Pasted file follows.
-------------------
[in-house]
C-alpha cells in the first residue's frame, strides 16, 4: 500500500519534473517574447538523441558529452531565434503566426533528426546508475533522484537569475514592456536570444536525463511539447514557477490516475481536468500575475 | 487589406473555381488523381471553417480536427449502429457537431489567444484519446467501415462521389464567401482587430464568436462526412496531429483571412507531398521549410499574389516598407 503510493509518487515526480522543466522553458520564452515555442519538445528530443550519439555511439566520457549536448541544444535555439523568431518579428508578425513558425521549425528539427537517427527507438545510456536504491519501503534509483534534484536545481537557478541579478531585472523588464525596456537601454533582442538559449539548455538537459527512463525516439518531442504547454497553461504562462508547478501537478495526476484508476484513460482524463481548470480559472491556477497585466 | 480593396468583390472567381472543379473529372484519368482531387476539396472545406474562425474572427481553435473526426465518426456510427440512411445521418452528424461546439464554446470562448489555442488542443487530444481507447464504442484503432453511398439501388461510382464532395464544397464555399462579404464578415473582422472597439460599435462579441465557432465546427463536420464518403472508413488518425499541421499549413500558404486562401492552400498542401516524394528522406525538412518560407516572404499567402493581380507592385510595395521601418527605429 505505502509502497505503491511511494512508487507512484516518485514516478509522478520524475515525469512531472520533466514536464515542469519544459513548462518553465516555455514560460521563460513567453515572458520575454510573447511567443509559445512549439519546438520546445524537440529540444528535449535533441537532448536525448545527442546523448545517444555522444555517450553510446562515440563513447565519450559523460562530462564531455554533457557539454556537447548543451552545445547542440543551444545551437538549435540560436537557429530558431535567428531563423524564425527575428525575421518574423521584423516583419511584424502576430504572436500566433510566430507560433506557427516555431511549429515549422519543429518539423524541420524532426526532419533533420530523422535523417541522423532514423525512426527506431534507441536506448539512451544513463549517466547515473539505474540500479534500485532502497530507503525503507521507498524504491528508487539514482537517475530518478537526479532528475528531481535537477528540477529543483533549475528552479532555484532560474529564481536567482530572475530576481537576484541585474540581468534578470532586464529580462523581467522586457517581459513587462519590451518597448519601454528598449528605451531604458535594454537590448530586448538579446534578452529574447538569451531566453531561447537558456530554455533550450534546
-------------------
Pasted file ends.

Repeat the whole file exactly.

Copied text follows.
[in-house]
C-alpha cells in the first residue's frame, strides 16, 4: 500500500519534473517574447538523441558529452531565434503566426533528426546508475533522484537569475514592456536570444536525463511539447514557477490516475481536468500575475 | 487589406473555381488523381471553417480536427449502429457537431489567444484519446467501415462521389464567401482587430464568436462526412496531429483571412507531398521549410499574389516598407 503510493509518487515526480522543466522553458520564452515555442519538445528530443550519439555511439566520457549536448541544444535555439523568431518579428508578425513558425521549425528539427537517427527507438545510456536504491519501503534509483534534484536545481537557478541579478531585472523588464525596456537601454533582442538559449539548455538537459527512463525516439518531442504547454497553461504562462508547478501537478495526476484508476484513460482524463481548470480559472491556477497585466 | 480593396468583390472567381472543379473529372484519368482531387476539396472545406474562425474572427481553435473526426465518426456510427440512411445521418452528424461546439464554446470562448489555442488542443487530444481507447464504442484503432453511398439501388461510382464532395464544397464555399462579404464578415473582422472597439460599435462579441465557432465546427463536420464518403472508413488518425499541421499549413500558404486562401492552400498542401516524394528522406525538412518560407516572404499567402493581380507592385510595395521601418527605429 505505502509502497505503491511511494512508487507512484516518485514516478509522478520524475515525469512531472520533466514536464515542469519544459513548462518553465516555455514560460521563460513567453515572458520575454510573447511567443509559445512549439519546438520546445524537440529540444528535449535533441537532448536525448545527442546523448545517444555522444555517450553510446562515440563513447565519450559523460562530462564531455554533457557539454556537447548543451552545445547542440543551444545551437538549435540560436537557429530558431535567428531563423524564425527575428525575421518574423521584423516583419511584424502576430504572436500566433510566430507560433506557427516555431511549429515549422519543429518539423524541420524532426526532419533533420530523422535523417541522423532514423525512426527506431534507441536506448539512451544513463549517466547515473539505474540500479534500485532502497530507503525503507521507498524504491528508487539514482537517475530518478537526479532528475528531481535537477528540477529543483533549475528552479532555484532560474529564481536567482530572475530576481537576484541585474540581468534578470532586464529580462523581467522586457517581459513587462519590451518597448519601454528598449528605451531604458535594454537590448530586448538579446534578452529574447538569451531566453531561447537558456530554455533550450534546